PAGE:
The needs of war complicated the affairs of the Treasury too. War always emptied the Treasury. Seeking to replenish it, as far as the 14th century, the Grand Dukes of Lithuania collected special taxes referred to by the historians as sidabrinė, which was paid in silver and served as the main source of the revenue for the military. The name of this tax became common later, and at the turn of the 14th-15th centuries it was called differently in different lands of the Grand Duchy of Lithuania: in the land of Kiev it was called padūmė (подымщина), in the land of Briansk – the capitation tax (поголовщина), in Smolensk – pažagrė (посрщина) tax. Its collection was supervised by the Land Treasurer mentioned in the Ruler’s surroundings from 1429. Despite the name of sidabrinė given to the tax by the historians, in the 15th century it could hardly have been collected in silver only. Money was not frequently found at that time (Vilnius mint started operating at the end of the 15th century only), hence, sidabrinė was often paid in natural product. This fact muddled up the affairs of taxes collected for the needs of the land and the Ruler even more because their payers, the form of the wealth collected, and the collectors of taxes were the same. In the second half of the 15th century, the noblemen began to understand sidabrinė as a special tax collected for the needs of the society rather than for the needs of the Ruler. Privileges of the Rulers of Lithuania thereby the majority of the urban communities and peasants of churches and the noblemen were exempt from payment of sidabrinė had great significance. It was collected regularly from the peasants of the Ruler (domain) only.

Castling of the Jagiellonian Treasury

The issue of sidabrinė arose anew at the beginning of the 16th century when the epoch of wars with Moscow started. At that time, despite the privileges granted, the Ruler of Lithuania, together with the Council of Lords, irregularly but quite often adopted decisions to impose sidabrinė on the noblemen. From 1512, seeking to legalise this situation, the representatives of the noblemen were started to be invited to the Sejm from the regions (districts). These attempts, however, did not appease the noblemen. As far back as the middle of the 16th century, they tried to persuade the participants in the Sejm that they were exempt from paying sidabrinė.

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After this issue was raised again by the noblemen of Polock at the Sejm in 1559, the enraged Ruler said to them bluntly the following: “You take sidabrinė on yourselves and pay it for the needs of the land rather than to his Highness the Ruler, therefore His Gracious Ruler does not take this tax, which is collected with the agreement of all the estates for the needs of society into his Treasury, and therefore he cannot exempt you from it.”

Separation of the revenue of the state and the Ruler presented in this declaration of the Ruler enables us to understand that the Land and Court Treasuries were separated in the 16th century. Revenue had to be collected into the Land Treasury for the state’s defence from all the estates (including those of the Ruler). Meanwhile the noblemen, complaining about sidabrinė exerted pressure on the Ruler to achieve that military expenditure should be covered from his estates. It cannot be said that the Rulers did not allocate any funds to the military needs. From 1514, the Grand Dukes reorganised administration of their domain, and instead of levies collected in kind they demanded more cash. These attempts failed to give any results therefore the Rulers had to look for a credit to meet the military needs. Thus, the Grand Dukes began to pledge their estates to the noblemen. The number of the estates that were in debt was on the increase (Alexander Jagiellon alone pledges 15 of them), and during the time of constant wars there was no hope of having them back.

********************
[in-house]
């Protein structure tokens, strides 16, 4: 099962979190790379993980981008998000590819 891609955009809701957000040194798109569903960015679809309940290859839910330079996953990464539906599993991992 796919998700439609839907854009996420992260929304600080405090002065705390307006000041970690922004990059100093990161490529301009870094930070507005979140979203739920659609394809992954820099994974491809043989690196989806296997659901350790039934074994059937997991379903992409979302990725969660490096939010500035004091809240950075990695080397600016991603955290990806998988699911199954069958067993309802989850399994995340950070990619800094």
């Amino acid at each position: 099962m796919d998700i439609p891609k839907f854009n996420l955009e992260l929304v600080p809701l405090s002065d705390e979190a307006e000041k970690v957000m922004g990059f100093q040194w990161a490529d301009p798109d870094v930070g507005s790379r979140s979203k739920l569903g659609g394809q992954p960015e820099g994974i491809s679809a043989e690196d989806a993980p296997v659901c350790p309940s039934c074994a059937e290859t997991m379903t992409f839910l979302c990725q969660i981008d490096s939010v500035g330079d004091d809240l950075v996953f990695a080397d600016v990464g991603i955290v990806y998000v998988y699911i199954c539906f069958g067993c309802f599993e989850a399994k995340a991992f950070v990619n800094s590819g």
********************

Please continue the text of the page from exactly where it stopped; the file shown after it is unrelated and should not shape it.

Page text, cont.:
Queen Bona Sforza reorganised the situation of Jagellonian landownership.

Approximately from 1518 Bona Sforza gradually created a network of the estates that maintained her, which later was inherited by Sigismund August as personal ownership.

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When the Polish-Lithuanian Union was created in Lublin, which provided for electing the future rulers of the Commonwealth, Sigismund August had a pretext to separate his personal interests from those of the state. On 20 July 1569, he announced the following: “…From the very beginning of Our rule to the present-day We, wishing the very best and useful to our state, Commonwealth, [for its benefit] never grudged either the Land and throne Treasuries of Our Kingdom or the Grand Duchy or our personal income (…) and We ourselves have given orders to allocate certain revenues to the Land Treasury from our personal estates, as a result of which provision of our persons and Our estates suffered greatly (…) And now that the union is already agreed upon and it has been formed (…) defence of our Commonwealth by our joint states will be faster and more powerful with the Lord’s help(…) Therefore, we are no longer going to pay different czynsz, as well as mill, grindstone and bridge taxes and other profits, which we allowed and ordered to be collected by our goodwill to the Land Treasury of the Grand Duchy of Lithuania”.

Further on the document listed nearly 60 castles and estates, which from that time were treated as the Ruler’s personal holdings, which provided resources to the Court Treasury of the Grand Duchy of Lithuania. In this way the ruler separated his own holdings from the constantly empty state Treasury.

Literature: Довнар-Запольсий М., Государственное хозяйство Великого княжества литовского при Ягеллонах, Киев, 1901; Pietkiewicz K., Wielkie Księstwo Litewskie pod rządami Aleksandra Jagiellończyka, Poznań, 1995. Lietuvos Metrika: knyga Nr. 52 (1569–1570), Užrašų knyga 52, parengė A. Baliulis, R. Firkovičius, Vilnius, 2004.

Eugenijus Saviščevas